Technology is everywhere but that ubiquity can come at a cost to our health, wellbeing and the quality of our conversations. View our manifesto for a more dignified relationship with all things digital and learn to be a little kinder and more cautious online.
A short introduction to Sekki
One of the books I’ve read and deeply enjoyed last year was “White” by renowned Japanese graphic and industrial designer Kenya Hara. In his book, Hara elaborates on the value of white for aesthetics and design as well as the significance of emptiness for humane communication and Japanese culture. One of the manifold cultural phenomena casually brought up in the book –which, again, is well worth reading as a whole– is Sekki (節気).
In ancient China and Japan, when agriculture was the backbone of society and the focal point of everyday life for the vast majority of the regular population, farmers broke down the year in twenty-four Sekki. In contrast to our four long seasons, those “Small Seasons” were not pinned down to calendar dates, but based on environmental phenomena and the rhythm of nature instead. Basically, each Sekki is linked to a specific climatic shift, lasts for about two weeks, and is often described with almost poetic language to visualize the outlined changes.
Because I grew up in a city
seasons never held that much importance for me to begin with, but as a grown-up, that segregation even got worse. And as if that wasn’t enough in and of itself the ongoing pandemic has flattened life brutally last year; Trips can’t take place, events have been postponed or are canceled completely, leisure activities are on hold and most human encounters are reduced to strictly digital gatherings. –seemingly disconnected from agriculture–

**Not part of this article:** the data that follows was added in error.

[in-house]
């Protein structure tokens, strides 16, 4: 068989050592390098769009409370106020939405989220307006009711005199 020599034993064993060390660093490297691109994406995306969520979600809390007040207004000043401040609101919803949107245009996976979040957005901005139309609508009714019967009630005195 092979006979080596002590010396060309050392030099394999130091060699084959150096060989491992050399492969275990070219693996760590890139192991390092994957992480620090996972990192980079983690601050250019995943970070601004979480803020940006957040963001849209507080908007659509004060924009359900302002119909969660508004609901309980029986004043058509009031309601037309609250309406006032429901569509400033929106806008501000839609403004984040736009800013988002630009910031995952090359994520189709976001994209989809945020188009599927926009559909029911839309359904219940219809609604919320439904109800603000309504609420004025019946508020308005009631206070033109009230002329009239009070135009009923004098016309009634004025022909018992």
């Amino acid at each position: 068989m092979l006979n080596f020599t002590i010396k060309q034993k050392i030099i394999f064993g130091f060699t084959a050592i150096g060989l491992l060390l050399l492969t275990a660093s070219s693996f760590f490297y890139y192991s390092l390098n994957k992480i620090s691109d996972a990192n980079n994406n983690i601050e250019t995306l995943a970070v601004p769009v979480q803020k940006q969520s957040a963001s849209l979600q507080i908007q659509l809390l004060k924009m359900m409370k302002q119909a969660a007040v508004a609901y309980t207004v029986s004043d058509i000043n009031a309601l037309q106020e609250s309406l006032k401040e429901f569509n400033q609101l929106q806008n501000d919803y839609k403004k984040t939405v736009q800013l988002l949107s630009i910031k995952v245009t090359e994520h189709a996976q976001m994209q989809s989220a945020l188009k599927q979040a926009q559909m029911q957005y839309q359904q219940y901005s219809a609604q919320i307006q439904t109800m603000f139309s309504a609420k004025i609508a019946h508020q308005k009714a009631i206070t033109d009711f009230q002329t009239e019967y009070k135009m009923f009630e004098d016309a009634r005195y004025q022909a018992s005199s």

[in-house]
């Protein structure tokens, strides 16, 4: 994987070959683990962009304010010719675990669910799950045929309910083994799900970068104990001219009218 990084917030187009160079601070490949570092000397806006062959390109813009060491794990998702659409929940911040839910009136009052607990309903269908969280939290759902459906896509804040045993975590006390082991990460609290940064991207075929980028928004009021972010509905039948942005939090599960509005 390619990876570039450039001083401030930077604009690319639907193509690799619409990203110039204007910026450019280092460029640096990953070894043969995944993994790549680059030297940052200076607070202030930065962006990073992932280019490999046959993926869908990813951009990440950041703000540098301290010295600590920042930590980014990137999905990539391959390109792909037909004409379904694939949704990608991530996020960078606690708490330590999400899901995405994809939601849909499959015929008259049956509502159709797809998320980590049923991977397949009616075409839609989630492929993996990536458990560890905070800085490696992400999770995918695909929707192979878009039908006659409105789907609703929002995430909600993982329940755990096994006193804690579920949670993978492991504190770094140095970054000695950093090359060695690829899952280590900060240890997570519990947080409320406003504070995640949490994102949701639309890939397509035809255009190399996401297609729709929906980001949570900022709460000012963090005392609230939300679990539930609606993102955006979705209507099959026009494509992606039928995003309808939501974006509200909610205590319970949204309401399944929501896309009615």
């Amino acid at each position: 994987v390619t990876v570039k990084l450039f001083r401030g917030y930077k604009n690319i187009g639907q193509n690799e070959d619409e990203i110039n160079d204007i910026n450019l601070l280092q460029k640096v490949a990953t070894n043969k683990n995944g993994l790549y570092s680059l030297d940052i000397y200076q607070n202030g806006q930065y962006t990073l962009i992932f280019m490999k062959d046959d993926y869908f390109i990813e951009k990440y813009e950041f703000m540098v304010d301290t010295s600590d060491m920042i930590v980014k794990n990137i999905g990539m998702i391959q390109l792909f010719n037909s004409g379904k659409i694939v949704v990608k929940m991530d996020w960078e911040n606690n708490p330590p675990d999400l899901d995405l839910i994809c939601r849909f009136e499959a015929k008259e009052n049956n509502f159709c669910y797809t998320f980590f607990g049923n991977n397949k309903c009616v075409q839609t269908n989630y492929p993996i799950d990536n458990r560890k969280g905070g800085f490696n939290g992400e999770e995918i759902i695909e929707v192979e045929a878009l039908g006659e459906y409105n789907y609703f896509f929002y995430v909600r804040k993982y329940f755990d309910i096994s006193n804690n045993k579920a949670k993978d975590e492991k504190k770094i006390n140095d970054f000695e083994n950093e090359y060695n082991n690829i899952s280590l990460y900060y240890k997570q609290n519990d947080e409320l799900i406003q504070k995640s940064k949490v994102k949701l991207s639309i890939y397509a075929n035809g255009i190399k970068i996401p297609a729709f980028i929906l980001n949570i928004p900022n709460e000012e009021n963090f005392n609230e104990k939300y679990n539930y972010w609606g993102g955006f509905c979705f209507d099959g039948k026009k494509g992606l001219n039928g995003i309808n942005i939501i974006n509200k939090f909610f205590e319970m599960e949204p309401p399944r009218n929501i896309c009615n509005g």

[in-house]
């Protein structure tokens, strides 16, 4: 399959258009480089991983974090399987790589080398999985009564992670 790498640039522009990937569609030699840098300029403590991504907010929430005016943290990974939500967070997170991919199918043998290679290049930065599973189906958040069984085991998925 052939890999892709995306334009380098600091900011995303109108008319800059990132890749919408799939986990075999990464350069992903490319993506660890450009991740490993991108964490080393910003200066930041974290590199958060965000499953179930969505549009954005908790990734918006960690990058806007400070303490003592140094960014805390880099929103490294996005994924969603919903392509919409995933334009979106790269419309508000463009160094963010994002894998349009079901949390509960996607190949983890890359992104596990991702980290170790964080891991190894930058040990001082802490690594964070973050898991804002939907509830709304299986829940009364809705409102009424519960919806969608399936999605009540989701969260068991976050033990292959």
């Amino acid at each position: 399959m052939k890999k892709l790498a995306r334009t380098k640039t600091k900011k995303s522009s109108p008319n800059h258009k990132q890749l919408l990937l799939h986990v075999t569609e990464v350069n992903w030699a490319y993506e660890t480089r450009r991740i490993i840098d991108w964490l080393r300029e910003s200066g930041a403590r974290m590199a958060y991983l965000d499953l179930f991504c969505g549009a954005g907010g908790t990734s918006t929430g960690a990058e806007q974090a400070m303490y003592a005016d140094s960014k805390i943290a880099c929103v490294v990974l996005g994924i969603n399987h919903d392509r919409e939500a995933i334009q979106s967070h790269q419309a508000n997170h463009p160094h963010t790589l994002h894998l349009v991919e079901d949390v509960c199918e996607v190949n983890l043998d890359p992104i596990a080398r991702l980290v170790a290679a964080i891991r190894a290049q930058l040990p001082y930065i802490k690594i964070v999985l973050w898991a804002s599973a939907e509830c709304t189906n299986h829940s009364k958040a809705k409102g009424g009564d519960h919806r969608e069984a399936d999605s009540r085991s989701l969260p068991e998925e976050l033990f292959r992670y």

With weeks passing by in an instant and months blending together seamlessly I’ve found some relief in the idea of small seasons. It’s somewhat therapeutic to have a fine-grained time measurement to hold on to and it’s refreshing to have something to look out for in nature
— even though living on a different continent means that nature has a different rhythm to varying degrees of course. It’s a welcome variety to this Groundhog Day-like array of dim repetition most of us are currently trapped in.
If you’re interested in the concept of Sekki, too, and want to break down the upcoming year in small seasons yourself now, I highly recommend “A guide to understanding Small Seasons”. Canadian designer and developer
Ross Zurowski has built a simplistic and informative website, a twitterbot, and even some handy tools to add Sekki to your Google or iCal calendar.
And in case you have an idea on how to evolve the whole project further, you can contribute to its
Github repository. There are already a few more interesting alternative calendars from different cultures referenced over there.
–as mentioned before dates vary– is the “Start of spring”, called Risshun (立春), so it feels very appropriate to use this as an introduction to my renewed blog. More about that in another blog post soon, but for now: Hello world!
“Ground thaws, fish appear under ice.”